In the real-life kiwi birds, the mothers have a horrible relationship with their chicks. Now, what species of human-like animal Angus and his mother are?
It's strange that Paperinik doesn't recognize Xari when he meets him, not after seeing a Coolflame that looked exactly like him. Thing is, he also knew that the Xerbian was collaborating with the Evronians to be able to steer them away from the survivors of Xerba, and he just didn't expect Xari, who he knew had strongly opposed them, to do that, so he mistook him for a lookalike until Xalya calls him by name.
Before that, but after meeting the Coolflame, he apparently mistakes Xarion (another Xerbian, who looks completely different from him) for Xari upon hearing the name. Xarion had just come to Earth after a very difficult travel and Paperinik knows he has no idea how Xerbian physiology works, he probably thought he had simply grown older and proven by the tasks.
Early on Paperinik assumes that Casual Interstellar Travel is a thing in the series, until One sets him straight. Thing is, he's used to Gyro, who can make spaceships that can casually travel interstellar distances in an afternoon: he just didn't know how hard it actually was, and with Ducklair's weapon technology being usually superior to Gyro's he assumed it was the same for spaceships.
Xadhoom didn't come to Earth the first time by accident: she knew of Xerba's evacuation plan, that the Xerbians knew of Earth, and that the ships had been launched, and guessed at least one of the ships had set course to Earth to warn them about Evron and that she could find the survivors there. And, as shown by the Antra, the only reason she was wrong is that the Evronians intercepted the ship.
Why are Darker And Edgier stories about Donald Duck as a superhero so darnEntertaining?
Xadhoom's traveled far through space, visiting various planets along the way, all so she could fight and kill Evronians. So how come she didn't recognize the avenger's shield as Coronian technology when she first saw it?
Probably Xerbians haven't met Coronians yet.
Plus, she probably think he alredy knew. I mean, if one of your friends had a Ferrari, would you tell him "You know, your car came from Italy"?
Confirmed: Inserts in the second series mention Xerba and Corona as former trading partners. She may have not recognized the shield and the Pkar (the latter actually being something Ducklair invented himself), but issue #1 implies she recognized Pk's spaceship as a Coronian model modified with a cold fusion reactor based on her own researches. She was a little pissed when Uno declared it "Master Ducklair's masterpiece" and replied she knew something about it...
Xadhoom losing control of her powers would not only kill her, but cause an explosion equal to a supernova: how, exactly, does she know that, if it's fatal?
Confirmed in "Chronicle of a Return": Xadhoom constantly disintegrates and reforms (or she did, least until the En'tomek tried to absorb her and accidentally shut her off). Upon finding out, Paperinik is as horrified as you'd expect, and wonders how Xadhoom could tolerate it.
How did Xadhoom knew that Zoster would disintegrate upon achieving her power? Easy: the same nearly happened to her, but, differently from Zoster, her self-control allowed her to reverse the process in time.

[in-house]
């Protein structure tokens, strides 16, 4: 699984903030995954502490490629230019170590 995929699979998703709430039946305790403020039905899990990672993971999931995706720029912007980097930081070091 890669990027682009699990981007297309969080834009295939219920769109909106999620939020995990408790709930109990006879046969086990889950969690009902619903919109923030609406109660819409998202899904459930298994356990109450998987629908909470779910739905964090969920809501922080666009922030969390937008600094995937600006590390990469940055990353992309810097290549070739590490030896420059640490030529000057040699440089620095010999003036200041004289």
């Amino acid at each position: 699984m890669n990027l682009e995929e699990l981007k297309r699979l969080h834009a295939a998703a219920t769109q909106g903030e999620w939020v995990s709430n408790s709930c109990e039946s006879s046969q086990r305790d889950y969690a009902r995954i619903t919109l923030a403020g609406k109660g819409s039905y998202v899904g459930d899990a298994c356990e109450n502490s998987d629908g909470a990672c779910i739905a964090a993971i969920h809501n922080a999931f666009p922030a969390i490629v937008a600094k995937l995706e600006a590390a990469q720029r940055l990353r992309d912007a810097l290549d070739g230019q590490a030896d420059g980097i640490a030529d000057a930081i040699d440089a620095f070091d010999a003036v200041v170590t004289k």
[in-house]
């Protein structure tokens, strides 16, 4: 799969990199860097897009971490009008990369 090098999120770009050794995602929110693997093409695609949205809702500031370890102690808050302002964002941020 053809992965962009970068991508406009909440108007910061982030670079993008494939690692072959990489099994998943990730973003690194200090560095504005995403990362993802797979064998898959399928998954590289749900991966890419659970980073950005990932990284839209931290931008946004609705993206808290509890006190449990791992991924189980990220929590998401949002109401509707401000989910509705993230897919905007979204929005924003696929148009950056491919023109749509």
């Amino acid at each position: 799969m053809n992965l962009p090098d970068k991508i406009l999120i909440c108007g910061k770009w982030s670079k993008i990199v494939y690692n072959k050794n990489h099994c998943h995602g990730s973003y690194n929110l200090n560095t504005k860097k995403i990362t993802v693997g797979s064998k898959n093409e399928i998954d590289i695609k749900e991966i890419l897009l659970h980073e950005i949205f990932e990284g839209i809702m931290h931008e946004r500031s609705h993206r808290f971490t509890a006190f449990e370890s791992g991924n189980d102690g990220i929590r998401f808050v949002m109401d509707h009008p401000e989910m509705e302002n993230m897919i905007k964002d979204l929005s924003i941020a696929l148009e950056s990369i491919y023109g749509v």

The Xerbian survivors managed to engineer a process that reverts Coolflames to their original form. However, Xadhoom often didn't hesitate to blow up Coolflames along with their Evronian masters. How many innocents could have been saved?
During "The Xadhoom Trilogy" Paperinik travels on board an evronian ship with an artificial intelligence. We later learn that said AI was used to take care of children on some planet. Considering that she is now in the hands of the Evronians, it's easy to guess that the planet she lived before was conquered by them and that everybody, children included, was turned in a coolflame. But wait,it gets worse: since the Evronians probably didn't need the children (infants aren't exactly good slaves) they probably let them on the planet,with no one to care for them,to slowly die of hunger without even realizing it.
Actually,the AI showed Paperinik footage of the kids she was taking care of. Not one of them looked like an Evronian. It's implied that they took the AI after conquering the planet.
There's a less (or possibly more) horrifying solution to this: the Evronians programmed the AI to take care of the kids of conquered peoples. We have been shown the Evronians do keep around non-coolflame members of the peoples they conquer (see issue #25 and the Xadhoom Trilogy itself), some because they're more valuable with their intelligence and some presumably as breeding stock (Evronians do need to eat their emotions, after all), so it would make sense to them to take the children from their parents and have them raised by AI/s to make them loyal subjects of the Empire.
In "Portrait of the Young Hero" the Evronians of Styvesant's show have two kinds of warriors, the normal kind (portrayed by actors in costumes) and a less numerous force of 'Super Evronians' (portrayed by robots). The 2014 relaunch has the Evronian troops that conquered Earth in about one month show up in two kinds, the normal warriors and a less numerous force of 'Augmented Units'... That look identical to Styvesant's 'Super Evronians'. And Styvesant brags about the realism of his productions.